Photo Credit: Virginia State Parks/Flickr
The following is an op-ed from People for the Ethical Treatment of Animals president Ingrid Newkirk.
Earlier this year, video footage of a dog being abused on the set of the film “Crazy Alien” went viral. From Beijing to Boston and from London to Los Angeles, people were outraged. But without the courage and resolve of a whistleblower, this abuse would have remained an ugly secret. That’s why those who work in the entertainment industry are in a unique position to stop animal abuse on set and should speak up if they see it.
In this case, the witness saw an animal handler torment a German shepherd into a frenzy so that the terrified dog would frantically bark during the filming of a scene meant to depict the animal being abducted by aliens. The dog was then locked in a cage, which was suspended 20 feet in the air by a crane, violently spun around, and then plunged into a frigid, fast-moving river. After five to eight seconds, the director, Chinese filmmaker Hao Ning, yelled, “Cut!” The dog was pulled out of the crate, and the ordeal was repeated again and again. The animal was subjected to this for hours.
The whistleblower wasn’t in a position to stop the abuse but did the next best thing: filmed what was happening and provided PETA with the video footage so it could be released it to the media and the public.
This isn’t the first time that someone in the entertainment industry—including script reviewers, casting assistants, set decorators, and people working in craft services—has become an unsung hero. It’s thanks to whistleblowers that PETA has been able to expose hideous abuse on movie, television and commercial sets. Video footage of a struggling dog being forced into churning water on the set of “A Dog’s Purpose” led to widespread condemnation and the cancellation of the film’s premiere. HBO canceled its horseracing series “Luck” after on-set witnesses reported that older, arthritic horses had been forced to participate in the dangerous and deadly racing sequences and three horses had died.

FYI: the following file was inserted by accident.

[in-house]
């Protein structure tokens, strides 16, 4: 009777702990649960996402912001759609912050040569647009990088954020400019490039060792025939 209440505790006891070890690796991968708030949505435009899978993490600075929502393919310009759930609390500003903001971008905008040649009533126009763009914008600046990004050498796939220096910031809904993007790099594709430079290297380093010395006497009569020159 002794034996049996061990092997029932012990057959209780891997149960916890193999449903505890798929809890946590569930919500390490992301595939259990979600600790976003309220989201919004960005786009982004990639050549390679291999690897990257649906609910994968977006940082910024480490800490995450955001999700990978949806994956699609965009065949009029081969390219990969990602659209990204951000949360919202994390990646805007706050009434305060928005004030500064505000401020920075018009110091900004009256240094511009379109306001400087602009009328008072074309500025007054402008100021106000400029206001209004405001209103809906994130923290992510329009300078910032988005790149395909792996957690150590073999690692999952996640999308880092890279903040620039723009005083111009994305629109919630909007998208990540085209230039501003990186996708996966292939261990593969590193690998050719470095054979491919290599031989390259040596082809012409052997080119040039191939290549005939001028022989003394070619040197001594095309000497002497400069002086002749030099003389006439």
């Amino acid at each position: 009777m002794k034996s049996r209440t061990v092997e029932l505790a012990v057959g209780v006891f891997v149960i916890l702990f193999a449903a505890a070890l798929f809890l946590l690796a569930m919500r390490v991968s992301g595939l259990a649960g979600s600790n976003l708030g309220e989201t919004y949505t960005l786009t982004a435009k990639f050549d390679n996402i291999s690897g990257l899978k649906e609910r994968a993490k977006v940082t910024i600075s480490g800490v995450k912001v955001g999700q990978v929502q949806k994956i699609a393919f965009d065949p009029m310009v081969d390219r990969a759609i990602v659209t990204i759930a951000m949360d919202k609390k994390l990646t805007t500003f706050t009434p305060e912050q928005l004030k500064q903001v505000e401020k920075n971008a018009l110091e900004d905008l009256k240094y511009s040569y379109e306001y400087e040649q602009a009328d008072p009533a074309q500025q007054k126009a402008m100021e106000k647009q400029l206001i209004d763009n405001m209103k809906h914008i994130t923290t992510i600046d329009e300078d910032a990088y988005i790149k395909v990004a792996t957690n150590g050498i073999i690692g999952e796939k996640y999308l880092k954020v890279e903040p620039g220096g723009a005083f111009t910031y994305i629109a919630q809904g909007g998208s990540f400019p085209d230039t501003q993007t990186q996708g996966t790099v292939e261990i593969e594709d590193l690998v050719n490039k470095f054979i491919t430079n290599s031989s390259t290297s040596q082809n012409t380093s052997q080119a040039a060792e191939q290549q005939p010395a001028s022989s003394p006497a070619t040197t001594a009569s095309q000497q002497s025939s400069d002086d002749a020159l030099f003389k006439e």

Even movies in revered franchises have put animals at risk: 27 animals died during production of “The Hobbit: An Unexpected Journey.” More were injured, including one horse whose skin was torn off his leg and another whose feet were tied together for more than three hours because he was deemed “too energetic” for his rider. This came to light only because five different wranglers had the guts to come forward.
In the not-too-distant future, there should be no need for whistleblowers on set, because directors with vision are paving the way for the next generation of high-tech artistry. However, there are some—in this country and many abroad—who still use live animals. They’re out of touch with modern filmmaking.
For now, animals used in entertainment depend on those who work behind the scenes on movie, television and commercial productions to speak up about abuse. You don’t need any special skills to blow the whistle on wrongdoers—just your eyes, perhaps a cellphone camera, and a conscience.
Ingrid E. Newkirk is president and co-founder of People for the Ethical Treatment of Animals.